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    ABSTRACT: Brain development is an organized, but constantly adaptive, process in which genetic and epigenetic signals allow neurons to differentiate, to migrate, and to develop correct connections. Gender specific prenatal sex hormone milieu participates in the dimorphic development of many neuronal networks. Environmental cues may interfere with these developmental programs, producing adverse outcomes. Bisphenol A (BPA), an estrogenic/antiandrogenic endocrine disruptor widely diffused in the environment, produces adverse effects at levels below the acceptable daily intake. This review analyzes the recent literature on the consequences of perinatal exposure to BPA environmental doses on the development of a dimorphic brain. The BPA interference with the development and function of the neuroendocrine hypothalamus and of the nuclei controlling energy balance, and with the hippocampal memory processing is also discussed. The detrimental action of BPA appears complex, involving different hormonal and epigenetic pathways activated, often in a dimorphic way, within clearcut susceptibility windows. To date, discrepancies in experimental approaches and in related outcomes make unfeasible to translate the available information into clear dose–response models for human risk assessment. Evaluation of BPA brain levels in relation to the appearance of adverse effects in future basic studies will certainly give better definition of the warning threshold for human health.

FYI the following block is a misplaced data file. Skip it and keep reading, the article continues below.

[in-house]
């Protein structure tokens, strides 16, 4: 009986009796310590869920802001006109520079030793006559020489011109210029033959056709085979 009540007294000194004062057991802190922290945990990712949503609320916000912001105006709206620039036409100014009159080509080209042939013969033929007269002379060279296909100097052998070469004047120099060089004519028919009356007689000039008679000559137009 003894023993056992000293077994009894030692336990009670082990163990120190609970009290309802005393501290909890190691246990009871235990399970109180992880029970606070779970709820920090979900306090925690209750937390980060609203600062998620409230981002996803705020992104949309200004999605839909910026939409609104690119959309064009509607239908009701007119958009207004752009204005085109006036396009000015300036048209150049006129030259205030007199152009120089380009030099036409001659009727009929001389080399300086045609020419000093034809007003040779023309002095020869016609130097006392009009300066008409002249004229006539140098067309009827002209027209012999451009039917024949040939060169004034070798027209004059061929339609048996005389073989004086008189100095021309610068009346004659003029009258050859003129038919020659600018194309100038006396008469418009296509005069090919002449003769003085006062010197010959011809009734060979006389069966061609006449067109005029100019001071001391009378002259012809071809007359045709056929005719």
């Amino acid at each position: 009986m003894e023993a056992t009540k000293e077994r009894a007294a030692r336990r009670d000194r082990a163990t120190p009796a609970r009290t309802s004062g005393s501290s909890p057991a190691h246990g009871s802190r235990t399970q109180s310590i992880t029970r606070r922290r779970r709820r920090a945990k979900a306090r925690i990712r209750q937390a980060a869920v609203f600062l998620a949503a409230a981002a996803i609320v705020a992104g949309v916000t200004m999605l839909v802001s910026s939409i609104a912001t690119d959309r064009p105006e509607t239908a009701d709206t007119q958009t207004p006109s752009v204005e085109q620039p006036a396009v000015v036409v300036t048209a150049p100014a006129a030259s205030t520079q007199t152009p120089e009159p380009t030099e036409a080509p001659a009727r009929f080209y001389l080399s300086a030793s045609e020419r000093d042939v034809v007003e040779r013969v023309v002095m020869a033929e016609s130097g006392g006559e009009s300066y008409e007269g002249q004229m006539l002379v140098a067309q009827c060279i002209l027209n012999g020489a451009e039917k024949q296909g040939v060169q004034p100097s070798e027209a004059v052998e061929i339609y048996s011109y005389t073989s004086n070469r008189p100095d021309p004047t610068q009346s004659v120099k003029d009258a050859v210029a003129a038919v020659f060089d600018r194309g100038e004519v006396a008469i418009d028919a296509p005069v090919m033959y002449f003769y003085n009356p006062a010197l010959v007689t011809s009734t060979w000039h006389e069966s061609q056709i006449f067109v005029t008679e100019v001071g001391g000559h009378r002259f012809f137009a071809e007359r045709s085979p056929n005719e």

Dose-Response 06/2015; 13(2). DOI:10.1177/1559325815590394 · 1.22 Impact Factor
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    • "A large number of them have demonstrated deleterious effects below the established reference dose. These effects include among others alteration of mammary gland development, behavioral effects, abnormalities in the prostate growth, alterations of sexual maturation, altered immune system function , detrimental effects on glucose homeostasis and insulin sensitivity, and so on (vom Saal & Hughes, 2005; Richter et al., 2007). "
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    ABSTRACT: Obesity and type 2 diabetes mellitus (T2DM) are the most common metabolic disorders, with prevalence rates that are reaching epidemic proportions. Both are complex conditions affecting virtually all ages and with serious health consequences. The underlying cause of the problem is still puzzling, but both genetic and environmental factors including unhealthy diet, sedentary lifestyle, or the exposure to some environmental endocrine disrupting chemicals (EDCs) are thought to have a causal influence. In addition, the impact of early environment has recently emerged as an important factor responsible for the increased propensity to develop adult-onset metabolic disease. Suboptimal maternal nutrition during critical windows in fetal development is the most commonly studied factor affecting early programming of obesity and T2DM. In recent years, increasing experimental evidence shows that exposure to EDCs could also account for this phenomenon. In the present review, we will overview the most relevant findings that confirm the critical role of bisphenol-A, one of the most widespread EDCs, in the development of metabolic disorders.
    Dose-Response 06/2015; 13(2). DOI:10.1177/1559325815590395 · 1.22 Impact Factor